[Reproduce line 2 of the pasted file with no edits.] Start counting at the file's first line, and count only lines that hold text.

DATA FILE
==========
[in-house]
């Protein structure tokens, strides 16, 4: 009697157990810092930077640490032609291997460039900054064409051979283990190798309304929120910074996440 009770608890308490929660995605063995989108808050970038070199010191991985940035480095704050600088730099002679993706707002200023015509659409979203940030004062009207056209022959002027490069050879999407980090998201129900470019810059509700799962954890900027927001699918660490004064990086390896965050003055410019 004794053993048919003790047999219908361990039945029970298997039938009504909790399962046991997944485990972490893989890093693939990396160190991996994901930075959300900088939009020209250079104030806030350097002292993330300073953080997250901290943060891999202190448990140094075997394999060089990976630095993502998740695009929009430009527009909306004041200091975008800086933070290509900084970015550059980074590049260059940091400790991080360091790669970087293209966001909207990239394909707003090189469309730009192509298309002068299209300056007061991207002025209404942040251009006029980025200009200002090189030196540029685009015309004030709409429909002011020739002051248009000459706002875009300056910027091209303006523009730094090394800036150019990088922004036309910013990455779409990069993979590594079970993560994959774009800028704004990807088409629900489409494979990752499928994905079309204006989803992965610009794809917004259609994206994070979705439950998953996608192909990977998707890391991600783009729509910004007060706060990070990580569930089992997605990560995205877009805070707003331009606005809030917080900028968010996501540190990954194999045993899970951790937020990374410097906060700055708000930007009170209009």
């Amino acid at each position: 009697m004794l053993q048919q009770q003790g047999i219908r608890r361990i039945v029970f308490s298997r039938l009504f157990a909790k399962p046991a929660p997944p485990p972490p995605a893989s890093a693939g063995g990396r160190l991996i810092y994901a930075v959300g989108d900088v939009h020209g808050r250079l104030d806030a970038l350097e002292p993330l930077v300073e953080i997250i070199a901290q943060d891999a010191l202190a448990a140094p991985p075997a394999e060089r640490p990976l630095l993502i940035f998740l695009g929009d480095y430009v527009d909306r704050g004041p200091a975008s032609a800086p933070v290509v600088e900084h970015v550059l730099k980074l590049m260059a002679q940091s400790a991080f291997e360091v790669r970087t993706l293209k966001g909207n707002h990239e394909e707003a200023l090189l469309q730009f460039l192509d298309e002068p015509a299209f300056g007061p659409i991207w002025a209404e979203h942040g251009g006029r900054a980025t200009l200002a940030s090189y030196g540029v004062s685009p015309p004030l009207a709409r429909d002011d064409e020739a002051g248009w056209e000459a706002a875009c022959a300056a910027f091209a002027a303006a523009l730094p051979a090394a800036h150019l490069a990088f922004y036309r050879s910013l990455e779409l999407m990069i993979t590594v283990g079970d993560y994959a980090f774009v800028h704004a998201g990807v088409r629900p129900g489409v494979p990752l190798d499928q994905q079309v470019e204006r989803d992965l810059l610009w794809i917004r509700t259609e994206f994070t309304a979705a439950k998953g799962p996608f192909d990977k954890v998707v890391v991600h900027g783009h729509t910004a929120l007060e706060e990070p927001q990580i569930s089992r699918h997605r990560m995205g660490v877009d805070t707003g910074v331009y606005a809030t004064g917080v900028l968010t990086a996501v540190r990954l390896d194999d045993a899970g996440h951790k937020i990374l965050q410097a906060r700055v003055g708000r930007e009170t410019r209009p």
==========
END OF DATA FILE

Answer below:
């Protein structure tokens, strides 16, 4: 009697157990810092930077640490032609291997460039900054064409051979283990190798309304929120910074996440 009770608890308490929660995605063995989108808050970038070199010191991985940035480095704050600088730099002679993706707002200023015509659409979203940030004062009207056209022959002027490069050879999407980090998201129900470019810059509700799962954890900027927001699918660490004064990086390896965050003055410019 004794053993048919003790047999219908361990039945029970298997039938009504909790399962046991997944485990972490893989890093693939990396160190991996994901930075959300900088939009020209250079104030806030350097002292993330300073953080997250901290943060891999202190448990140094075997394999060089990976630095993502998740695009929009430009527009909306004041200091975008800086933070290509900084970015550059980074590049260059940091400790991080360091790669970087293209966001909207990239394909707003090189469309730009192509298309002068299209300056007061991207002025209404942040251009006029980025200009200002090189030196540029685009015309004030709409429909002011020739002051248009000459706002875009300056910027091209303006523009730094090394800036150019990088922004036309910013990455779409990069993979590594079970993560994959774009800028704004990807088409629900489409494979990752499928994905079309204006989803992965610009794809917004259609994206994070979705439950998953996608192909990977998707890391991600783009729509910004007060706060990070990580569930089992997605990560995205877009805070707003331009606005809030917080900028968010996501540190990954194999045993899970951790937020990374410097906060700055708000930007009170209009």